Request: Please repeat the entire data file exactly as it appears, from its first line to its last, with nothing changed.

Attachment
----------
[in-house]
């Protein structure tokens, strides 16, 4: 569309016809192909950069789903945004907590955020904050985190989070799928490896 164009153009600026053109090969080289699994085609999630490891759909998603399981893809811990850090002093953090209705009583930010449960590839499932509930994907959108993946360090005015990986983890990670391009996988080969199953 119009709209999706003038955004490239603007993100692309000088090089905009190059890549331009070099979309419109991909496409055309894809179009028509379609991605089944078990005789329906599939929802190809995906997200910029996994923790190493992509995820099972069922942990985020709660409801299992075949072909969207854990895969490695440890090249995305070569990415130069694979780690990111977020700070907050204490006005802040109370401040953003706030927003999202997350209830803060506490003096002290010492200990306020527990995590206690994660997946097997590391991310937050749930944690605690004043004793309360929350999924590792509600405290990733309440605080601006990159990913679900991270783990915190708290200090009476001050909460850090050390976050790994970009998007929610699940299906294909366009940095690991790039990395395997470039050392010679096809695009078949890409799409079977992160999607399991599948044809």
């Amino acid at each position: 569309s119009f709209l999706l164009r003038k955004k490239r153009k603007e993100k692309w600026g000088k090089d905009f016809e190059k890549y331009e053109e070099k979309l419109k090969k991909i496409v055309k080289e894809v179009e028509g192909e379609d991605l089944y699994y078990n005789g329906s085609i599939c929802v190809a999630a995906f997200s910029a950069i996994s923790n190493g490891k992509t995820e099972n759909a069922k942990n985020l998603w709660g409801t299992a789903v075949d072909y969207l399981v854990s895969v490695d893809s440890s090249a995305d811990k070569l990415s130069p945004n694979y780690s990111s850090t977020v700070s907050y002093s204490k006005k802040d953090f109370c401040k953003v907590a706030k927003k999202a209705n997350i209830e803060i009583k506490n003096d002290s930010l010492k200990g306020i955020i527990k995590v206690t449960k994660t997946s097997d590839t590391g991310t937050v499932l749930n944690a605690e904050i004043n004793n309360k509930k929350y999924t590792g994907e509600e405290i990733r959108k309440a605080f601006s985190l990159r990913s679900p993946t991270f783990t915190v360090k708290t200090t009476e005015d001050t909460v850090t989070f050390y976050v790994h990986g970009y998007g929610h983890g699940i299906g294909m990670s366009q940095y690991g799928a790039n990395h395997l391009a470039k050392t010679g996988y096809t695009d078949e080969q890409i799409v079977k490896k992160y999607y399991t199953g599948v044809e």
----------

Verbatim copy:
[in-house]
């Protein structure tokens, strides 16, 4: 569309016809192909950069789903945004907590955020904050985190989070799928490896 164009153009600026053109090969080289699994085609999630490891759909998603399981893809811990850090002093953090209705009583930010449960590839499932509930994907959108993946360090005015990986983890990670391009996988080969199953 119009709209999706003038955004490239603007993100692309000088090089905009190059890549331009070099979309419109991909496409055309894809179009028509379609991605089944078990005789329906599939929802190809995906997200910029996994923790190493992509995820099972069922942990985020709660409801299992075949072909969207854990895969490695440890090249995305070569990415130069694979780690990111977020700070907050204490006005802040109370401040953003706030927003999202997350209830803060506490003096002290010492200990306020527990995590206690994660997946097997590391991310937050749930944690605690004043004793309360929350999924590792509600405290990733309440605080601006990159990913679900991270783990915190708290200090009476001050909460850090050390976050790994970009998007929610699940299906294909366009940095690991790039990395395997470039050392010679096809695009078949890409799409079977992160999607399991599948044809």
């Amino acid at each position: 569309s119009f709209l999706l164009r003038k955004k490239r153009k603007e993100k692309w600026g000088k090089d905009f016809e190059k890549y331009e053109e070099k979309l419109k090969k991909i496409v055309k080289e894809v179009e028509g192909e379609d991605l089944y699994y078990n005789g329906s085609i599939c929802v190809a999630a995906f997200s910029a950069i996994s923790n190493g490891k992509t995820e099972n759909a069922k942990n985020l998603w709660g409801t299992a789903v075949d072909y969207l399981v854990s895969v490695d893809s440890s090249a995305d811990k070569l990415s130069p945004n694979y780690s990111s850090t977020v700070s907050y002093s204490k006005k802040d953090f109370c401040k953003v907590a706030k927003k999202a209705n997350i209830e803060i009583k506490n003096d002290s930010l010492k200990g306020i955020i527990k995590v206690t449960k994660t997946s097997d590839t590391g991310t937050v499932l749930n944690a605690e904050i004043n004793n309360k509930k929350y999924t590792g994907e509600e405290i990733r959108k309440a605080f601006s985190l990159r990913s679900p993946t991270f783990t915190v360090k708290t200090t009476e005015d001050t909460v850090t989070f050390y976050v790994h990986g970009y998007g929610h983890g699940i299906g294909m990670s366009q940095y690991g799928a790039n990395h395997l391009a470039k050392t010679g996988y096809t695009d078949e080969q890409i799409v079977k490896k992160y999607y399991t199953g599948v044809e």